Witnessing the recent violence and outbreak of many states over water in India, we can say that the concept of ‘water war’ once a theory, is now a belief. A few years back the idea might have seemed foreign to many of us Indians, but the present day reality is– this very basic element of life has taken away so many lives, so far. Where is this war going to end, what are the reasons behind the crisis and, what steps can be taken to salvage the situation? Let’s cast a glance over the present water scenario in India.
Rapid industrialisation of Indian cities and poor water management has made the situation gloomy for the urban poor. Hundreds of migrant workers leave their villages in a hope of better life in the cities; but much to their despair, they end up fighting for the very basic element of their lives. The situation shows the future India, in the context of the poor who, are now busy protesting and taking resort to violence, to get a trickle of their lives—indeed, this is a crisis.
These are the scorching summer months when, on one hand some people believe that it’s impossible to live without their ACs on; some people on the other hand, find themselves unable to buy potable water and, they end up knocking on the formers’ doors, begging for the very vital source. The inability of the government, to provide clean and safe drinking water to the poor, has reached a crisis point. Even the urban middle class is baffled with the increasing water cuts in the cities.
According to the World Bank estimates, 21 per cent of communicable diseases in India are related to unsafe water. Contaminated drinking water and poor hygiene practices results in mass cases of diarrhoea. It’s found that unsafe water kills hundreds of thousands of people every year globally and, in India, more than 1,600 people die daily because of this reason.
Poor sanitation facilities in the slums have further added to the woe. Many of the poor have to defecate in the open and have no choice but to drink and bath in contaminated water. Human waste percolating in the same water that people are drinking is also one of the reasons for contamination of groundwater. Apart from it, groundwater also gets polluted with industrial effluents and agricultural run-off. High concentration of Arsenic and Fluoride are other chemical contaminants.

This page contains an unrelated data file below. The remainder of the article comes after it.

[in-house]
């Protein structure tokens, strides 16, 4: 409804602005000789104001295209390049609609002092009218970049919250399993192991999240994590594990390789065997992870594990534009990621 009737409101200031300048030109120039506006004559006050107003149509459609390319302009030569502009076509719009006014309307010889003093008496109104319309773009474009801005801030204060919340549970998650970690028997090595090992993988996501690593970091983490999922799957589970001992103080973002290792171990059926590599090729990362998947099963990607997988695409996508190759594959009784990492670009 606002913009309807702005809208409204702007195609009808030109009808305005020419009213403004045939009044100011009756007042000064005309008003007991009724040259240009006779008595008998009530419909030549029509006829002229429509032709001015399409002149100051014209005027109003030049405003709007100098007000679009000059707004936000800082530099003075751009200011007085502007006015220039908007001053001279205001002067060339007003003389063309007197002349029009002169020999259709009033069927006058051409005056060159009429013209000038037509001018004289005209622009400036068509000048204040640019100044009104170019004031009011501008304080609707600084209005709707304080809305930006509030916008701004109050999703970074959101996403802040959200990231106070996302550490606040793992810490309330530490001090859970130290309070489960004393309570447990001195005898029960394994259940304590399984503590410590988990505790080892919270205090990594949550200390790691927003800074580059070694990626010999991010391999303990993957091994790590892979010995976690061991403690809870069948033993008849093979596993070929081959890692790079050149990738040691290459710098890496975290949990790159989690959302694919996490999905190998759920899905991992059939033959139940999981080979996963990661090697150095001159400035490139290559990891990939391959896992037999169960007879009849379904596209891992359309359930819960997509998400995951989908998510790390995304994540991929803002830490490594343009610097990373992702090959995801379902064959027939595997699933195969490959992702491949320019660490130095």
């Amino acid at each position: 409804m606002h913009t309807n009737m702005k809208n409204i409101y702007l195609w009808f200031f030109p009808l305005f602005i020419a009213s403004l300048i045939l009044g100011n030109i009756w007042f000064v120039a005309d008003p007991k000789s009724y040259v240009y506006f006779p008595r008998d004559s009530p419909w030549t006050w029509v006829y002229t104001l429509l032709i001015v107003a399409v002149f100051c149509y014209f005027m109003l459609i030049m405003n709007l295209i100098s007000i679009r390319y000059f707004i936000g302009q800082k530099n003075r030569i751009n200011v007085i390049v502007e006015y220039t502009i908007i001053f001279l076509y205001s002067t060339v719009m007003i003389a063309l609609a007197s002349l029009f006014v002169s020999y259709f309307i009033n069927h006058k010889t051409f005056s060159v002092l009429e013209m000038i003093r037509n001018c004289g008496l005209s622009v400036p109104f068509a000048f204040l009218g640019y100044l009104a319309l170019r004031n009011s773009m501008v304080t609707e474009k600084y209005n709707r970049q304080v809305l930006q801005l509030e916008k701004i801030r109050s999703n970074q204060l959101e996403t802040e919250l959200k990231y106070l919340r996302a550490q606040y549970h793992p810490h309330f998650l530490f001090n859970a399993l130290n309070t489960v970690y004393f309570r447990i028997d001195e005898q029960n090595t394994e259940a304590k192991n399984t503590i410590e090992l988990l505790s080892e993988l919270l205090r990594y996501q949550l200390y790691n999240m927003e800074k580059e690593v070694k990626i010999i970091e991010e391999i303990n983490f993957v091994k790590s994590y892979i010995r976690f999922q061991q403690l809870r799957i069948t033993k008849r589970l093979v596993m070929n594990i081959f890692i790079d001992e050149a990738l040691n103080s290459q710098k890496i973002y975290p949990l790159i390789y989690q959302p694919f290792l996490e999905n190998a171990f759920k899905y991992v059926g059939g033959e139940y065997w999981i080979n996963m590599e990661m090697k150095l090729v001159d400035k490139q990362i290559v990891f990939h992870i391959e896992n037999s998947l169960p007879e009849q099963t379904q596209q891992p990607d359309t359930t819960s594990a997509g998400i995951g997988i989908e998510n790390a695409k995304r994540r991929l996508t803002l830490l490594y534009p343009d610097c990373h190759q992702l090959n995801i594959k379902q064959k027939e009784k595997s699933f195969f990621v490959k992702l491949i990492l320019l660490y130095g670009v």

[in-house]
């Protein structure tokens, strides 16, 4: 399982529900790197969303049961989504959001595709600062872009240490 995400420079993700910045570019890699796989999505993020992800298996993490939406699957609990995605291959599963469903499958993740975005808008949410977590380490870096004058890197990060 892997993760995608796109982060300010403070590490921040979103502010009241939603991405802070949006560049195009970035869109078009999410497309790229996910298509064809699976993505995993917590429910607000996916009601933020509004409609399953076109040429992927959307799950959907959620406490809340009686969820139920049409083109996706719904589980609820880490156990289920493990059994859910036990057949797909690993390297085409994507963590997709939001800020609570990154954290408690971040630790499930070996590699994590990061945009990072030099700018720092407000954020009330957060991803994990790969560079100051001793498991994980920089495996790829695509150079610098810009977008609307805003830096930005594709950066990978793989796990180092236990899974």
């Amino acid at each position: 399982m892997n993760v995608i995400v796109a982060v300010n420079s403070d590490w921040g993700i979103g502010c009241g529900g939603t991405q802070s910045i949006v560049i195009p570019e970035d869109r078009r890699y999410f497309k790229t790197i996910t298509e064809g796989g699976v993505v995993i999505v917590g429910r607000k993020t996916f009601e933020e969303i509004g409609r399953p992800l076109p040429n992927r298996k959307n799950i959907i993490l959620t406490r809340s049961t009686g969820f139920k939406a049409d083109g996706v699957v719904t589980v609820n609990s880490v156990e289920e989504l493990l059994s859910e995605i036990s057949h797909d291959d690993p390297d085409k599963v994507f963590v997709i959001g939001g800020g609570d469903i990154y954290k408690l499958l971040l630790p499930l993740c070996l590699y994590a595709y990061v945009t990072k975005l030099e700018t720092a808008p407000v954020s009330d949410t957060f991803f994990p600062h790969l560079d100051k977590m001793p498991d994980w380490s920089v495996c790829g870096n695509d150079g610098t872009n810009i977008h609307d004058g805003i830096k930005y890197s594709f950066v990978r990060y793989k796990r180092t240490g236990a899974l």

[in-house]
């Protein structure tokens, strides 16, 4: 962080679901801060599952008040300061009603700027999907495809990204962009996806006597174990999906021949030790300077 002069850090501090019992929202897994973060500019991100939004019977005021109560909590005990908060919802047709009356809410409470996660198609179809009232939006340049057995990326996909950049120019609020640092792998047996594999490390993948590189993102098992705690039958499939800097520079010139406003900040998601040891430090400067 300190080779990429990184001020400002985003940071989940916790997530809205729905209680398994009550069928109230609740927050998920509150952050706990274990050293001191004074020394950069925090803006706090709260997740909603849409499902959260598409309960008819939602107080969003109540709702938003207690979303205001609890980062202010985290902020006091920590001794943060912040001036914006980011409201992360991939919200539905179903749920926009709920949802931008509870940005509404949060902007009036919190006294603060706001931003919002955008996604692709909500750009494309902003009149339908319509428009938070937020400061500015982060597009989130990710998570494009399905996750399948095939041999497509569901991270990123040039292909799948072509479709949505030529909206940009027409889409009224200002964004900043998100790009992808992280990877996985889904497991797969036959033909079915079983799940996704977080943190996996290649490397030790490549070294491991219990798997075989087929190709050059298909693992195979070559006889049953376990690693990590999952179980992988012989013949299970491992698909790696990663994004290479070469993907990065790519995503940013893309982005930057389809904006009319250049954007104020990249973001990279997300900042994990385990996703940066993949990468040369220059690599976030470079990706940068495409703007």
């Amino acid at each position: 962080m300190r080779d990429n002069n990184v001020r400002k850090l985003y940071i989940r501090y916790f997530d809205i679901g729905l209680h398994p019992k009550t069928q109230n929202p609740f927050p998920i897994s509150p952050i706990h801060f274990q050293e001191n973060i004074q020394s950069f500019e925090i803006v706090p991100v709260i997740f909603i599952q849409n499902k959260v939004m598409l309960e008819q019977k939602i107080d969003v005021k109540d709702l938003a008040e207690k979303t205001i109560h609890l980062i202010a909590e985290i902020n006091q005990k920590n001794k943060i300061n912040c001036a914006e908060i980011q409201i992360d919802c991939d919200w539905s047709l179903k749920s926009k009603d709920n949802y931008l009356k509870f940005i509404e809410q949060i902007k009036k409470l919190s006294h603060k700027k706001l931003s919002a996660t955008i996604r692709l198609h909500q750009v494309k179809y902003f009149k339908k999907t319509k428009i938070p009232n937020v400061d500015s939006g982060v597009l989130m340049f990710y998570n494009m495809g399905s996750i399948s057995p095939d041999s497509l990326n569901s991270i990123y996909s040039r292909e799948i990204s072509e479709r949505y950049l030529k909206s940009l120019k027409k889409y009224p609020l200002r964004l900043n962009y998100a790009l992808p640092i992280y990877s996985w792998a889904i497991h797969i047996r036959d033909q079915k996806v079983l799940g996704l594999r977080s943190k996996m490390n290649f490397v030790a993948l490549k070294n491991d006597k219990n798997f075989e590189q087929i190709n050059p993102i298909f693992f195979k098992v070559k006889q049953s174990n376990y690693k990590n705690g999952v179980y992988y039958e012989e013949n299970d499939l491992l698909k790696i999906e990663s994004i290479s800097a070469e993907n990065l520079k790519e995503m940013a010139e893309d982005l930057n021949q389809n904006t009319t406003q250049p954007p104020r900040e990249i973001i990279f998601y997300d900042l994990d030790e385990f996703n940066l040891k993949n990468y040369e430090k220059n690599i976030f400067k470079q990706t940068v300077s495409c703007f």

Not only the groundwater is contaminated; but, surface water sources are severely contaminated too. With municipalities dumping billions of tonnes of untreated sewages; in rivers, lakes and streams, the surface water sources are turning into sewers. It’s not only interrupting the vital water supplies to the urban middle class people but, also threatening the lives of the urban poor.
It’s quite incomprehensible that India, with over 300 sewage treatment plants, is facing such a problem. The prominent reason behind this could be the under-utilisation and the distance of the plants from the sewage drainage points. Besides, India’s drainage system has become obsolete, and it needs to be revamped more than ever before.
We are witnessing drought-like situation almost every year, with the Indian government reports, warning potential water crisis. It’s not that the amounts of rainfall have changed, but use of water has changed for sure. The four Indian states—Delhi, Punjab, Haryana and Rajasthan—are using up their groundwater resources indiscriminately in order to meet their agricultural needs in the case of deficit Monsoon.
According to leading environmentalists, climate change is likely to exacerbate the crisis, as vital monsoon rains become erratic in India. A July 2009 report by the Australian government warned that India was going to face a decline in the monsoon rains, on which a big part of Indian agriculture relies, because of the climate change. Besides, with the increasing population, the water demand in India is going to exceed supply by 40 per cent, by 2030. After witnessing present crisis, the future seems only dreary. One wonders how government is going to meet up the challenge!
It’s the high time Indian government took notice of the problem and, come up with some substantial measures to save the poor and, the economy. A considerable investment is needed, in the infrastructure and, management. No doubt, the massive amount of wastage of water is the outcome of poor water management. Government should make the people aware of techniques like rainwater harvesting and, it should also revamp the waste management system which has been proved decrepit by now. We wish this bloody war, for a trickle of water, to end real soon and, let the life prevail.